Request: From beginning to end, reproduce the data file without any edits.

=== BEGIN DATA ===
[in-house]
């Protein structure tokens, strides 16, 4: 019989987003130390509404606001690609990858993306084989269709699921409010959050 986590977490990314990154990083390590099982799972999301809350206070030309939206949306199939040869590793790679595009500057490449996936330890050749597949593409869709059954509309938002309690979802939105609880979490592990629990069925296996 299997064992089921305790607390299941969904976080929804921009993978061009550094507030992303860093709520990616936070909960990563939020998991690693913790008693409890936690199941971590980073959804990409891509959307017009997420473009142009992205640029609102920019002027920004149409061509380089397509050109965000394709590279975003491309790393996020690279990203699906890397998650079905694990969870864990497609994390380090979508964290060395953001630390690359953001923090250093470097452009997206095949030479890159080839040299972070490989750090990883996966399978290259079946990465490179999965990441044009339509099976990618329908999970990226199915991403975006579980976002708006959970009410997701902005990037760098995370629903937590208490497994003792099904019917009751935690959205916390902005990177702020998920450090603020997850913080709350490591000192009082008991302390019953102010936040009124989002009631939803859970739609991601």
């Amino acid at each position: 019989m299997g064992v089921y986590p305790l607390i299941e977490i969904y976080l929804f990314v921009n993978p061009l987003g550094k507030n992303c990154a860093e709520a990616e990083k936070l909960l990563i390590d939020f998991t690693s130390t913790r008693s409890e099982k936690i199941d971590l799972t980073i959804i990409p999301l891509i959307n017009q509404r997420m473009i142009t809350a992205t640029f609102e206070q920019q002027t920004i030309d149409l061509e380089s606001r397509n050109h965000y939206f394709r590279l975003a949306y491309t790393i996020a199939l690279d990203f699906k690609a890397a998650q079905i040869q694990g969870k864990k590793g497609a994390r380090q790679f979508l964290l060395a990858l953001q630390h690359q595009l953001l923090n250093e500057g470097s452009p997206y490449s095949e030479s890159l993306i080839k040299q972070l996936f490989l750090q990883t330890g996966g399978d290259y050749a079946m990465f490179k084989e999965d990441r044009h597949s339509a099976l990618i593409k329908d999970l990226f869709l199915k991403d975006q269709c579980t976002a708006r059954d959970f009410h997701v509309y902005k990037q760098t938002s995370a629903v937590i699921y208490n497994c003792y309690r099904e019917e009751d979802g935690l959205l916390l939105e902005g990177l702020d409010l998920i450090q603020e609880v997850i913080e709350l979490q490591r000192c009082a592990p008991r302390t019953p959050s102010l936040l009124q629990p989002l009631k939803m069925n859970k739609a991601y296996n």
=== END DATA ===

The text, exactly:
[in-house]
């Protein structure tokens, strides 16, 4: 019989987003130390509404606001690609990858993306084989269709699921409010959050 986590977490990314990154990083390590099982799972999301809350206070030309939206949306199939040869590793790679595009500057490449996936330890050749597949593409869709059954509309938002309690979802939105609880979490592990629990069925296996 299997064992089921305790607390299941969904976080929804921009993978061009550094507030992303860093709520990616936070909960990563939020998991690693913790008693409890936690199941971590980073959804990409891509959307017009997420473009142009992205640029609102920019002027920004149409061509380089397509050109965000394709590279975003491309790393996020690279990203699906890397998650079905694990969870864990497609994390380090979508964290060395953001630390690359953001923090250093470097452009997206095949030479890159080839040299972070490989750090990883996966399978290259079946990465490179999965990441044009339509099976990618329908999970990226199915991403975006579980976002708006959970009410997701902005990037760098995370629903937590208490497994003792099904019917009751935690959205916390902005990177702020998920450090603020997850913080709350490591000192009082008991302390019953102010936040009124989002009631939803859970739609991601």
């Amino acid at each position: 019989m299997g064992v089921y986590p305790l607390i299941e977490i969904y976080l929804f990314v921009n993978p061009l987003g550094k507030n992303c990154a860093e709520a990616e990083k936070l909960l990563i390590d939020f998991t690693s130390t913790r008693s409890e099982k936690i199941d971590l799972t980073i959804i990409p999301l891509i959307n017009q509404r997420m473009i142009t809350a992205t640029f609102e206070q920019q002027t920004i030309d149409l061509e380089s606001r397509n050109h965000y939206f394709r590279l975003a949306y491309t790393i996020a199939l690279d990203f699906k690609a890397a998650q079905i040869q694990g969870k864990k590793g497609a994390r380090q790679f979508l964290l060395a990858l953001q630390h690359q595009l953001l923090n250093e500057g470097s452009p997206y490449s095949e030479s890159l993306i080839k040299q972070l996936f490989l750090q990883t330890g996966g399978d290259y050749a079946m990465f490179k084989e999965d990441r044009h597949s339509a099976l990618i593409k329908d999970l990226f869709l199915k991403d975006q269709c579980t976002a708006r059954d959970f009410h997701v509309y902005k990037q760098t938002s995370a629903v937590i699921y208490n497994c003792y309690r099904e019917e009751d979802g935690l959205l916390l939105e902005g990177l702020d409010l998920i450090q603020e609880v997850i913080e709350l979490q490591r000192c009082a592990p008991r302390t019953p959050s102010l936040l009124q629990p989002l009631k939803m069925n859970k739609a991601y296996n």